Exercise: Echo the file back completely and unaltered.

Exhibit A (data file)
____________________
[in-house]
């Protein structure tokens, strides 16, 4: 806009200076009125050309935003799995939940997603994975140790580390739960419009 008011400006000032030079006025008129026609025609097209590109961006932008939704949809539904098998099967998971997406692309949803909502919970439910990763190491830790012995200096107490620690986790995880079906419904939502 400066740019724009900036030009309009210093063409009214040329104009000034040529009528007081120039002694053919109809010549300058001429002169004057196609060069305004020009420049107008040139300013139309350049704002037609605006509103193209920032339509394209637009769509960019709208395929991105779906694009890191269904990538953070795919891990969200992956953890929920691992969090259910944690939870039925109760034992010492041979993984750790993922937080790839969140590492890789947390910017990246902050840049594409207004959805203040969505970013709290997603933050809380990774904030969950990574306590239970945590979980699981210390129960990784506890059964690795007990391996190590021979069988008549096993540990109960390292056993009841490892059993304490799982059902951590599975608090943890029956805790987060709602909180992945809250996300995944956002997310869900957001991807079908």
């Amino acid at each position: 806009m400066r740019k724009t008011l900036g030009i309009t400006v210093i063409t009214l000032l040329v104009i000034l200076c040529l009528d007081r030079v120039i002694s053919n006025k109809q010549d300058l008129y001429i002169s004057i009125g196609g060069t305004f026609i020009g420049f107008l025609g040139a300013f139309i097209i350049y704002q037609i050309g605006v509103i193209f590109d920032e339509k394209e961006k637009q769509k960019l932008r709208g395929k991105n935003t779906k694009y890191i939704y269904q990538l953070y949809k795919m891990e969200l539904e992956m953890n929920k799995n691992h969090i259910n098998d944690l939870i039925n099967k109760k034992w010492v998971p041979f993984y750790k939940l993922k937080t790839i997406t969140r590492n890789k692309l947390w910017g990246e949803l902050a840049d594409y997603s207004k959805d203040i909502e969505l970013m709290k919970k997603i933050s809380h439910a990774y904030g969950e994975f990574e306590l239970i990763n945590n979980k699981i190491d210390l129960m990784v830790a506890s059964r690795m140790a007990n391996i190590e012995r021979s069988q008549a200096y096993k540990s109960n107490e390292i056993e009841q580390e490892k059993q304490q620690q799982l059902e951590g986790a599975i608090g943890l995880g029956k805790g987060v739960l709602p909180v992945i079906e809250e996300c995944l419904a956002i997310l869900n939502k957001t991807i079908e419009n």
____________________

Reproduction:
[in-house]
């Protein structure tokens, strides 16, 4: 806009200076009125050309935003799995939940997603994975140790580390739960419009 008011400006000032030079006025008129026609025609097209590109961006932008939704949809539904098998099967998971997406692309949803909502919970439910990763190491830790012995200096107490620690986790995880079906419904939502 400066740019724009900036030009309009210093063409009214040329104009000034040529009528007081120039002694053919109809010549300058001429002169004057196609060069305004020009420049107008040139300013139309350049704002037609605006509103193209920032339509394209637009769509960019709208395929991105779906694009890191269904990538953070795919891990969200992956953890929920691992969090259910944690939870039925109760034992010492041979993984750790993922937080790839969140590492890789947390910017990246902050840049594409207004959805203040969505970013709290997603933050809380990774904030969950990574306590239970945590979980699981210390129960990784506890059964690795007990391996190590021979069988008549096993540990109960390292056993009841490892059993304490799982059902951590599975608090943890029956805790987060709602909180992945809250996300995944956002997310869900957001991807079908």
């Amino acid at each position: 806009m400066r740019k724009t008011l900036g030009i309009t400006v210093i063409t009214l000032l040329v104009i000034l200076c040529l009528d007081r030079v120039i002694s053919n006025k109809q010549d300058l008129y001429i002169s004057i009125g196609g060069t305004f026609i020009g420049f107008l025609g040139a300013f139309i097209i350049y704002q037609i050309g605006v509103i193209f590109d920032e339509k394209e961006k637009q769509k960019l932008r709208g395929k991105n935003t779906k694009y890191i939704y269904q990538l953070y949809k795919m891990e969200l539904e992956m953890n929920k799995n691992h969090i259910n098998d944690l939870i039925n099967k109760k034992w010492v998971p041979f993984y750790k939940l993922k937080t790839i997406t969140r590492n890789k692309l947390w910017g990246e949803l902050a840049d594409y997603s207004k959805d203040i909502e969505l970013m709290k919970k997603i933050s809380h439910a990774y904030g969950e994975f990574e306590l239970i990763n945590n979980k699981i190491d210390l129960m990784v830790a506890s059964r690795m140790a007990n391996i190590e012995r021979s069988q008549a200096y096993k540990s109960n107490e390292i056993e009841q580390e490892k059993q304490q620690q799982l059902e951590g986790a599975i608090g943890l995880g029956k805790g987060v739960l709602p909180v992945i079906e809250e996300c995944l419904a956002i997310l869900n939502k957001t991807i079908e419009n």